13 hours and 55 minutes. That’s not a figure fabricated by LG in a “controlled environment”, with casual web browsing or occasional low-quality gaming. It’s Laptop Mag’s record-setting test result. And it’s not surprising in the least, since there’s really nothing here to quickly drain the massive 8,000 mAh pacemaker.
Just a 1,280 x 800 display, frugal quad-core S400 SoC, 1 GB RAM and KitKat software. Of course, once LTE is added in the equation, a good few hours of juice evaporate.
A 4,000 mAh ticker doesn’t sound like a workhorse, but LG manages to pull off another sensible, ultra-low-cost system capable of lasting over 11 hours on a single charge. It goes without saying you’re pretty much buying a phablet here, and those Adam Sandler flicks on the larger screen are no longer the worst case scenario.
But hey, if you want to catch up on the news, read a book, play Candy Crush, that sort of thing, the G Pad 7.0 is your guy.
Costly, not exactly pretty and the worst nightmare of Android purists, this was found to be good for 10 hours+ of “mixed use” by Trusted Reviews, including 5 hours of video and 1.5 hours of gaming. Not too shabby for that Retina-topping 2,560 x 1,600 display, zippy 2.5 GHz Snapdragon 805 processor and generous 2 GB RAM.
Speaking of slightly overpriced and this time overgrown Androids, the Note Pro is as travel-convenient as a mini-laptop. It’s clearly not as productive, but on the plus side, it delivers jaw-dropping 2,560 x 1,600 pixels resolution on a humongous 12.2-inch Super Clear LCD glass, and yet survives running times of at least 8 hours with grace.
Also, it can be had with a neat Samsung Bluetooth keyboard stand/cover accessory for $575 in used, “like new” condition. Not that overpriced in that combination.
You’d think the ultra-crisp Super AMOLED 2,560 x 1,600 pix res panel would go through the less-than-gigantic 7,900 mAh cell like a knife through butter, especially with a potent Exynos 5 Octa chip under the hood. But amazingly, Trusted Reviews got a staggering 14 hours out of the uber-bright pad. With KitKat, not Lollipop just yet.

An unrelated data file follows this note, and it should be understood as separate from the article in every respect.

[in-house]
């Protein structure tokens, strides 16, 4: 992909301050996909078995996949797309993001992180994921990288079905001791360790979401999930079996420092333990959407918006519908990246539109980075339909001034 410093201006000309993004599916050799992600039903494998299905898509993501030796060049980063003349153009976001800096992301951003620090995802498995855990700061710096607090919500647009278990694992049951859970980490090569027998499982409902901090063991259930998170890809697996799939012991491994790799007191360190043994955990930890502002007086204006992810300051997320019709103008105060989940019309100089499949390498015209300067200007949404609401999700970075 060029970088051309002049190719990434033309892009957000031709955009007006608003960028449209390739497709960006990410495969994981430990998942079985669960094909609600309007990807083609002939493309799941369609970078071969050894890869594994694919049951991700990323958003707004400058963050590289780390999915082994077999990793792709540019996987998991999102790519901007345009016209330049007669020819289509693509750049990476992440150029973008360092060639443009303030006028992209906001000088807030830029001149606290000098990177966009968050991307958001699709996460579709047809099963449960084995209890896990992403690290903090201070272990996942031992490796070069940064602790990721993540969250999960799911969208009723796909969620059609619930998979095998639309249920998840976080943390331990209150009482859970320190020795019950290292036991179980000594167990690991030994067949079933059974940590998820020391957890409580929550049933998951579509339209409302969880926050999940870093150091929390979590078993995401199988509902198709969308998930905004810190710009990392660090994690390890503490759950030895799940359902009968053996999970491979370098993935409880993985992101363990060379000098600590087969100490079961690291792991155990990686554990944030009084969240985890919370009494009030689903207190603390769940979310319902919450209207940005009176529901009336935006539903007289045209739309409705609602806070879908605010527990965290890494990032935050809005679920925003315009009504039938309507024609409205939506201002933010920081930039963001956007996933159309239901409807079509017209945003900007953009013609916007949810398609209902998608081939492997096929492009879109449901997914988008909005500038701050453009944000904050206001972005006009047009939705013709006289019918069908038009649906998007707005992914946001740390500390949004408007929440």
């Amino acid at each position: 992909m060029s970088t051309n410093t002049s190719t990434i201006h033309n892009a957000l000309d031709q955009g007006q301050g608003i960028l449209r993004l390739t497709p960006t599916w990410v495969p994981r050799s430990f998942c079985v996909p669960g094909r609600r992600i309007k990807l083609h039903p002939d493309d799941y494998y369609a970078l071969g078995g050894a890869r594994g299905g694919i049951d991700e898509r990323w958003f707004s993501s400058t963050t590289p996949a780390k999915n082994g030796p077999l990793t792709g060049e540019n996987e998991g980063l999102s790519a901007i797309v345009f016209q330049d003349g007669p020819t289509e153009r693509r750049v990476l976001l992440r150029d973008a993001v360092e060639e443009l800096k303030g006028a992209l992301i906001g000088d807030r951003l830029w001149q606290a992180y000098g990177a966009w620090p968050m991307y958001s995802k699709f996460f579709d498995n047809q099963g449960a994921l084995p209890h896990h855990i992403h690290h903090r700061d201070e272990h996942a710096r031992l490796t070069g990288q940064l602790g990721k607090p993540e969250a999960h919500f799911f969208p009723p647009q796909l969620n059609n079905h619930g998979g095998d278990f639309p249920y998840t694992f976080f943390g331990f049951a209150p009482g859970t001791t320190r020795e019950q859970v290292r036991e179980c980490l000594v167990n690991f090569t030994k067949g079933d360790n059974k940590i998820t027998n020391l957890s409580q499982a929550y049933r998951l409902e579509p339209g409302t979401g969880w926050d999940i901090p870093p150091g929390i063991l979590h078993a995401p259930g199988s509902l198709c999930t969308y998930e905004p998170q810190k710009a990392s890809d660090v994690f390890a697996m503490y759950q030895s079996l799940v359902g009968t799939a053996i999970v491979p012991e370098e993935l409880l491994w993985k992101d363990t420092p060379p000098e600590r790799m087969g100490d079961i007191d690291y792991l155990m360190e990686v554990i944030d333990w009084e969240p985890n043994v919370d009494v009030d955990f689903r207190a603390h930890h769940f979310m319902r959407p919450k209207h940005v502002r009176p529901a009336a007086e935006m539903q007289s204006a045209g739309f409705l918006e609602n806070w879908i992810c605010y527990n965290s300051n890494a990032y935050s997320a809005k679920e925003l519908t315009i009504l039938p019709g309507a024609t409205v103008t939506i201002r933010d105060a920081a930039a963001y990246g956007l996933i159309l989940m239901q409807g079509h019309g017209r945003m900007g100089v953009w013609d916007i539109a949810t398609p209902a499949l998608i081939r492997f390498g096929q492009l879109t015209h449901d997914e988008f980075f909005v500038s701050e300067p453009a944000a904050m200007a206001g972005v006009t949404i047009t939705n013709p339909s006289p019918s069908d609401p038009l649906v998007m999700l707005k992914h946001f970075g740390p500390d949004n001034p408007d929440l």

That’s with certain sacrifices, of course, a few features turned off and no gaming. Then again, Wi-Fi was on the whole time, and so was “high-quality” video. Time to get some “Interstellar” plot clarifications from Chris Nolan himself.
Sony Xperia Z2 Tablet – $400 with Verizon pacts; $440 international Wi-Fi-limited version
More than a year old and about to be replaced by a crisper, punchier, slimmer new kid on the block, the 10.1-inch Z2 remains a smart buy for folks always on the move. It’s only 6.4 mm thin, weighs 439 grams, withstands dust and water contacts, produces Full HD+ images and vids, and above all, can be charged from 0 to 60 percent in half an hour.
And yes, the battery is tiny, at 6,000 mAh, but GSM Arena reports it’s capable of amazing things. Nearly 13 hours in web browsing and 12 in video playback.
It feels like Asus is cheating, and in a way it is, providing roughly 10 hours of energy on the TF701 in slate mode, and boosting the number to 14 hours or so with the dock attached. But if you don’t mind the extra bulk, what’s the harm?
Too bad the TF700 line hasn’t been refreshed in a while, and so the 2,560 x 1,600 LCD screen is outstanding, but the Nvidia Tegra 4 processor a tad disappointing compared to newer Snapdragons. Oh, and there are no Lollipop update hopes. Well, it’s still considerably cheaper than Sony’s Xperia Z2 Tablet, even when purchased alongside an autonomy-enlarging keyboard.
Not easy to pick just one, huh? Be sure to evaluate exactly what you need a new slate for, and stay tuned for a top gaming options roundup.